Roberto Saviano, Author of ‘Gomorrah,’ Takes on Internet Nazis

Later this month, Roberto Saviano, the renowned Italian journalist, will testify at the first hearing of a trial against 39 Italian neo-Nazis who were accused, among other things, of participating in an online group that incited racial discrimination and violence. For years, between 2009 and 2012, the group held discussions that included white supremacist and anti-Semitic rhetoric on the American hate site Stormfront.

The Inspiring History of Europe’s Largest Jewish Publishing House

Whether you’re looking for the latest Israeli best-selling novel, the five books of the Torah, or even the translation of the Babylonian Talmud, in Italy, there is one man behind all of these books. He’s called Shulim Vogelmann, and he’s the director of Giuntina, which he claims is the most active Jewish-themed publishing house in Europe.

What It’s Like Wearing a Kippah in Europe

You may have already seen the video showing a man being physically attacked in Berlin for wearing a kippah. If you haven’t, watch it here.

It shows 21-year-old Adam Armush walking in a street of the German capital with his friend and being assaulted by three young men. One of the attackers repeatedly hit Armush with his belt, while shouting “yahudi,” which is Arabic for Jew. Armush himself filmed part of the scene on his smartphone.

Comic Books and the Holocaust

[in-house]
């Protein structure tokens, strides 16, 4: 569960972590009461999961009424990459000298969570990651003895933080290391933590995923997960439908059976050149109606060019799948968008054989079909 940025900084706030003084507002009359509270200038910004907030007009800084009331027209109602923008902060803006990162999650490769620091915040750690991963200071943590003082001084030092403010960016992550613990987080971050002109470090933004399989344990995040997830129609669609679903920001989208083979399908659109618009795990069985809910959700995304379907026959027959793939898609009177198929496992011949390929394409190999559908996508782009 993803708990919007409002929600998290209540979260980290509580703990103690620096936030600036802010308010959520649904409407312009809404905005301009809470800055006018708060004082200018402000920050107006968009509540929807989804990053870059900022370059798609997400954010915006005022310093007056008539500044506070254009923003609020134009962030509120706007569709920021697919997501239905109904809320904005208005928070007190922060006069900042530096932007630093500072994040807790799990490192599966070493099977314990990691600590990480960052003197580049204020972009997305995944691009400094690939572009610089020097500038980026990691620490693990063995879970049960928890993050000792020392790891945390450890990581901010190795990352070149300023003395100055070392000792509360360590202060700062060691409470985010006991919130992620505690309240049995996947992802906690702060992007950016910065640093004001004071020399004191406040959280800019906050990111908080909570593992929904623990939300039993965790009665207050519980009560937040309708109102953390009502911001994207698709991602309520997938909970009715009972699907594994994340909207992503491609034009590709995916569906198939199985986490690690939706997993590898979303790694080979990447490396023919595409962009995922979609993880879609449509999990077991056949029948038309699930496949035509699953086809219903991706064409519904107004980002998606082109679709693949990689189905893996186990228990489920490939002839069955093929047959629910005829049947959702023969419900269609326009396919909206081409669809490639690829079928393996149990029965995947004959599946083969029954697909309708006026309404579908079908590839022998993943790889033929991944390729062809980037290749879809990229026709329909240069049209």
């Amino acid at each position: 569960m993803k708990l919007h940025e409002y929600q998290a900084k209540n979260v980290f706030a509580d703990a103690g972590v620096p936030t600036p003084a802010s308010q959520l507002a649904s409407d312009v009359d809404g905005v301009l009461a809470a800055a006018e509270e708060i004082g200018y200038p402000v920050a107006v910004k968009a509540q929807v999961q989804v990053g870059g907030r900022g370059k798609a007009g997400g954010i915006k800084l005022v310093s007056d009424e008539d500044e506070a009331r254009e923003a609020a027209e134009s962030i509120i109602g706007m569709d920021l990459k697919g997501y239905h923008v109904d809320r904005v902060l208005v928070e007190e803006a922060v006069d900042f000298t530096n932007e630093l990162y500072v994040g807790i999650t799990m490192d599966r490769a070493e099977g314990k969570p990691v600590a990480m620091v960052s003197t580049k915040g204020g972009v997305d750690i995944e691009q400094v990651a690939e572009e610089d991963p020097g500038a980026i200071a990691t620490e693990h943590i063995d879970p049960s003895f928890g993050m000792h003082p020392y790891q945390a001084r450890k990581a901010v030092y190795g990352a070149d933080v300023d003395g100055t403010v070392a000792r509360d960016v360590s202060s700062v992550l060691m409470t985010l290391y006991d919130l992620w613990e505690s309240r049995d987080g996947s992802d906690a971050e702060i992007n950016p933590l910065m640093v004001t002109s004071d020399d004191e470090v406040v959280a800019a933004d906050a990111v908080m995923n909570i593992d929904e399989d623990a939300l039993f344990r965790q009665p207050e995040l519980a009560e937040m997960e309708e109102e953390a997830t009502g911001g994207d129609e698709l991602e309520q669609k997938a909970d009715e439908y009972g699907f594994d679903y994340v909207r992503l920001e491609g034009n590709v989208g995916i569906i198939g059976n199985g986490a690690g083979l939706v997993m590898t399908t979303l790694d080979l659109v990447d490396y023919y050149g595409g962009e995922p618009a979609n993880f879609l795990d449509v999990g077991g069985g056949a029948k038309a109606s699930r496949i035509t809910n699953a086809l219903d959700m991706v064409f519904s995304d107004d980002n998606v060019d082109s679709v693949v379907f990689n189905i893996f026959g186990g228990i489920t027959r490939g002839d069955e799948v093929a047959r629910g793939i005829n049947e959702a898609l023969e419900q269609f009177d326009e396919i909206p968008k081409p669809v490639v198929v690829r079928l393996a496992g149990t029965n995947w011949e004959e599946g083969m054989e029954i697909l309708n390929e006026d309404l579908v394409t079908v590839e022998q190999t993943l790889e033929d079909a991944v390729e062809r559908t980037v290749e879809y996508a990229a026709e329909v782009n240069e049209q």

In a survey published this month, the Claims Conference estimated that 66 percent of American millennials do not know what Auschwitz was. The news comes as alarming, as we live in an age in which access to resources and information on the history of World War II and the Holocaust is virtually immediate.

Just a few decades ago, the Shoah was hardly part of the public discourse in the States, and was rarely included in school curricula. Many American young people, in the ’60s through the ’80s, learned for the first time about the topic where they learned a lot about good and evil: comic books.

You’ll Never Guess Who’s Heading the UN’s Conference on Disarmament

The photos and videos showing dozens of Syrian people and their children suffocating, slumped to the ground, lifeless, after what is likely to be a chemical attack in Douma, east of Damascus, shook the world this past Saturday.

In the meantime, Syria, the same power being accused of carrying the deadly attack, will assume the presidency of the U.N.’s Conference on Disarmament, the forum which produced the treaty banning chemical weapons, opening in Geneva on March 28.